Understanding pharmaceutical label design guidelines that regulate the labelling and packaging of pharmaceutical products is crucial for any company that sells them. The Food and Drug Administration regulates labelling standards, and here you’ll learn about their requirements for proper pharmaceutical packaging and labelling, as well as where to find quality labelling solutions.
Design Guidelines for Primary and Secondary Pharma Packaging
Any packaging that directly touches a medication, such as a blister pack or a pre-filled syringe, is considered primary packaging. A carton or an accessory like a syringe plunger rod are examples of secondary packaging that do not directly come in contact with the product.
All primary and secondary packing materials must be acceptable for their intended application, according to the FDA. “Suitable for intended use” indicates that the packaging should not only protect but also be suitable with the product’s dosage form. Primary and secondary packaging must also be constructed of a material regarded safe to use, regardless of the product’s administration route or dose type.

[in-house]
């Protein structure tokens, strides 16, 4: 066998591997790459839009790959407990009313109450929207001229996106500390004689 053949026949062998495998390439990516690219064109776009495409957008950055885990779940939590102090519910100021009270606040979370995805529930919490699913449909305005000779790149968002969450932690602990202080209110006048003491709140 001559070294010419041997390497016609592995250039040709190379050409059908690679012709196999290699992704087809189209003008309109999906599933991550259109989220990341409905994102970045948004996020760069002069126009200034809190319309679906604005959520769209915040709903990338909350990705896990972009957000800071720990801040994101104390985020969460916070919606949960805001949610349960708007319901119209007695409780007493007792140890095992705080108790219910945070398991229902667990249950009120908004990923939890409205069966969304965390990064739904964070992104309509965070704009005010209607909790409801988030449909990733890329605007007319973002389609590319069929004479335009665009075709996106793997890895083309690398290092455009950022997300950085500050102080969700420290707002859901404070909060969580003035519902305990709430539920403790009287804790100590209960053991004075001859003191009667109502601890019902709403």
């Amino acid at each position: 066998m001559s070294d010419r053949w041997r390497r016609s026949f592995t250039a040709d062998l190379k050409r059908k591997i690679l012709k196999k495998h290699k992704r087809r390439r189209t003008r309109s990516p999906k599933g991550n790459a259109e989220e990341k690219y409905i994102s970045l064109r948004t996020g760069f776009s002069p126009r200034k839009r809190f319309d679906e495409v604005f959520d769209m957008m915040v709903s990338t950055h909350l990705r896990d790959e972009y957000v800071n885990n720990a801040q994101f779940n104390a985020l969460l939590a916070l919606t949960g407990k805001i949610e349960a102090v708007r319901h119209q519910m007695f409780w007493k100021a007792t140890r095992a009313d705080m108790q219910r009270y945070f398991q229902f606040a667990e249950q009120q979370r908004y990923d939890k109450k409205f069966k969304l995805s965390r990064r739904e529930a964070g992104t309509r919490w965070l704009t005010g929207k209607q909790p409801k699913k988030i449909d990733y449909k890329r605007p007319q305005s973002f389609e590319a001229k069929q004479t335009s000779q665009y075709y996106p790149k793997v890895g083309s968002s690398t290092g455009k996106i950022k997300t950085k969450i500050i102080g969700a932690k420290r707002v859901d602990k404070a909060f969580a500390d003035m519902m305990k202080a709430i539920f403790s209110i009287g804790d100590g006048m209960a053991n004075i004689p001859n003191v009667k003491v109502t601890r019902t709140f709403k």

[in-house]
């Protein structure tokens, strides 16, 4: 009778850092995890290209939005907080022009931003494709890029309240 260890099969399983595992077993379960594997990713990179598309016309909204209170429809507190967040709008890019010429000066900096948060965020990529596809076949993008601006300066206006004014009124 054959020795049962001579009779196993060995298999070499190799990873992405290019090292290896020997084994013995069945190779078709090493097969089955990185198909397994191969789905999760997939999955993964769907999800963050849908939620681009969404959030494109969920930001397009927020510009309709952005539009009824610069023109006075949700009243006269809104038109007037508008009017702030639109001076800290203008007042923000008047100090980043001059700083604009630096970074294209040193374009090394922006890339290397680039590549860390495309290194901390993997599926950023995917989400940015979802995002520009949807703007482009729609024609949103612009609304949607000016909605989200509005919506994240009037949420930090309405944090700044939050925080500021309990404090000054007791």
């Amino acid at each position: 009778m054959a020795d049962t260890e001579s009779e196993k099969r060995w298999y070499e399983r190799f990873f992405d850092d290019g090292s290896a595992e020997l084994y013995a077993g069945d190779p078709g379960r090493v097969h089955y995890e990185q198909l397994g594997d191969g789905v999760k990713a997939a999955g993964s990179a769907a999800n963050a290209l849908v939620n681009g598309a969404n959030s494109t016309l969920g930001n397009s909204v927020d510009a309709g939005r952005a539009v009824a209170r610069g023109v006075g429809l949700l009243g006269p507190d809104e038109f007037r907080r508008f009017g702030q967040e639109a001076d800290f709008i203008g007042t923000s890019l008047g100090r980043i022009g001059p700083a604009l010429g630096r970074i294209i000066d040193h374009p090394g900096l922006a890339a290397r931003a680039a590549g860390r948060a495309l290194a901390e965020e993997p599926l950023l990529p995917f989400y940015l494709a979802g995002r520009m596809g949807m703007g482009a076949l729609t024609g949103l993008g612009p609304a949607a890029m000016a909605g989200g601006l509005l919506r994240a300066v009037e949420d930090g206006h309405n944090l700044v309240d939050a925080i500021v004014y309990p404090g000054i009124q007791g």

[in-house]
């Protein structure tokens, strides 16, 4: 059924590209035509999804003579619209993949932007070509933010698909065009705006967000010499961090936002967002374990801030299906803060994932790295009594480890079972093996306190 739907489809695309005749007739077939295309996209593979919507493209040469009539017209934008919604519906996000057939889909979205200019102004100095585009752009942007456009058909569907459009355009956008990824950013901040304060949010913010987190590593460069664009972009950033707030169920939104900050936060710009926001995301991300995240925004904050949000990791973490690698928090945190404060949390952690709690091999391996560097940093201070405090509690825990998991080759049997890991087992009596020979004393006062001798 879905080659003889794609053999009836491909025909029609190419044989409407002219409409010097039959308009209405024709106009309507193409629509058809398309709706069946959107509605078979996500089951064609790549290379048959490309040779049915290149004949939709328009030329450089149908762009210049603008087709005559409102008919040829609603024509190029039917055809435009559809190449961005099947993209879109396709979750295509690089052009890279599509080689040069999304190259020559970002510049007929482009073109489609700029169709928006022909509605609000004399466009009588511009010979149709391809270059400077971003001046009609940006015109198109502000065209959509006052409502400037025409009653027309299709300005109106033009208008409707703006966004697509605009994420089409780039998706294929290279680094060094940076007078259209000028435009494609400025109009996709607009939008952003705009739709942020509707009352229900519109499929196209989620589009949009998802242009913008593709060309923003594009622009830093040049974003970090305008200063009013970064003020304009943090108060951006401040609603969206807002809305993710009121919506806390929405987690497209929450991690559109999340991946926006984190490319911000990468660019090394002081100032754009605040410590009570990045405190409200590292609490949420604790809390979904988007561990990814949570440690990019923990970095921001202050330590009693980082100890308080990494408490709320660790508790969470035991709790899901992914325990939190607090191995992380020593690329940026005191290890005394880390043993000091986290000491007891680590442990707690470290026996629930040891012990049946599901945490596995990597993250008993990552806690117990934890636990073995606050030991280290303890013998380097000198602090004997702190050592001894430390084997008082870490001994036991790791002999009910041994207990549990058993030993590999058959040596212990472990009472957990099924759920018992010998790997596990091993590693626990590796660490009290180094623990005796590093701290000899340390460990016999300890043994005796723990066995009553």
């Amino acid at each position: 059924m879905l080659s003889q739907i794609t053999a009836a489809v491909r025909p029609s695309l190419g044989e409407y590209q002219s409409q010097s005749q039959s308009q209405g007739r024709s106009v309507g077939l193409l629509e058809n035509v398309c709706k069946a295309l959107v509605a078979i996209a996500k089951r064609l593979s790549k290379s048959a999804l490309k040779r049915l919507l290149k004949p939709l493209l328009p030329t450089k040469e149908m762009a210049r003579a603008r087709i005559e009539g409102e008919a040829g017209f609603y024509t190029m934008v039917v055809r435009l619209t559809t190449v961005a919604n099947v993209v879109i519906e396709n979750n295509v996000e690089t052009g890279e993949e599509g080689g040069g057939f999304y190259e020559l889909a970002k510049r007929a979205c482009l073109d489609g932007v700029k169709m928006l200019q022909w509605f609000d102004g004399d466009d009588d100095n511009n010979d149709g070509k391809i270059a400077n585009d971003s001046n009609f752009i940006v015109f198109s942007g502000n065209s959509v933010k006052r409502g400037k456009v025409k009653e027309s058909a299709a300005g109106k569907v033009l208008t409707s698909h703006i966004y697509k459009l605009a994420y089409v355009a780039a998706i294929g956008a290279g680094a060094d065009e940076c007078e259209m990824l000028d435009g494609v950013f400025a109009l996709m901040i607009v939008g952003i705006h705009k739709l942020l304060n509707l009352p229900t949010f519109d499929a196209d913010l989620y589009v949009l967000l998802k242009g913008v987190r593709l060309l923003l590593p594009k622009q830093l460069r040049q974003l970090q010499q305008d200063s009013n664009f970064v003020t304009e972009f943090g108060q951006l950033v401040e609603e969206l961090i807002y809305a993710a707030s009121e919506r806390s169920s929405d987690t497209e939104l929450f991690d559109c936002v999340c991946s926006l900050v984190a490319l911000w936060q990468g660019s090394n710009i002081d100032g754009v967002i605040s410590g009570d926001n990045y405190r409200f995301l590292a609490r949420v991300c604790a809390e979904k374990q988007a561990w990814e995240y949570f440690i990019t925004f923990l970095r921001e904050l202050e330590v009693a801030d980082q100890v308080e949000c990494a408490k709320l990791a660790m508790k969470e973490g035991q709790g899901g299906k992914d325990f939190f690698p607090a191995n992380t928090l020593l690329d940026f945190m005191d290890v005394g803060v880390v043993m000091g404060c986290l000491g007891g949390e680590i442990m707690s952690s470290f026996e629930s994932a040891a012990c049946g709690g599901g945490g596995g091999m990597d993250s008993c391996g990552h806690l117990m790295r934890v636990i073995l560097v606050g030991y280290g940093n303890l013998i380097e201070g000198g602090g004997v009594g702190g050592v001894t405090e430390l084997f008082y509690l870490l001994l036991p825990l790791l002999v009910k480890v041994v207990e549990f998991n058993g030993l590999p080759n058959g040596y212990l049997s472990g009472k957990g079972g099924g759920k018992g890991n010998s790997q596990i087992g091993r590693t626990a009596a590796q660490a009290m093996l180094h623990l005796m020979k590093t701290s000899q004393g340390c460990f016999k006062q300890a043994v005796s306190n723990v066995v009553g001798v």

Pharmaceutical packaging should protect medications from microbial contamination, light exposure, and oxidation, which can cause degradation and loss of efficacy.
Primary packaging is also not allowed to contact the product in any way that would change or release carcinogenic or mutagenic ingredients into the product. Any product’s secondary packaging should fulfil at least one of the following functions. It should provide the following –
- Light protection for the packaging system
- Protection against excessive reactive gas emissions into or out of the packaging system
- Protection against microbiological entry
- Protection from excessive moisture or solvent transmission in or out of the packing system for packaging systems that require additional handling protection or are flexible
[ Don’t forgot to read: Process of Pharma Visual Aid Design & Printing ]
The FDA requires that any pharma label printing for pharmaceutical usage be designed and applied to stay in place and be legible in a variety of situations, such as use and storage throughout the product’s lifespan.
Certain information must be included on all pharmaceutical labels, while the content requirements differ from product to medication. In general, a label must have the following information –
- Usage instructions
- Ingredients that are both active and inactive
- Product’s official name
- Dosage instructions
A label’s design must include a legible font type and size, appropriate content and structure, and approved materials. To ensure accuracy and uniformity of information, all labels should be properly examined.
Pharma Visual Aid has been in the pharmaceutical Visual Aid designing and printing sector for the past 12 years and has continually upgraded its capabilities to meet the needs of the industry.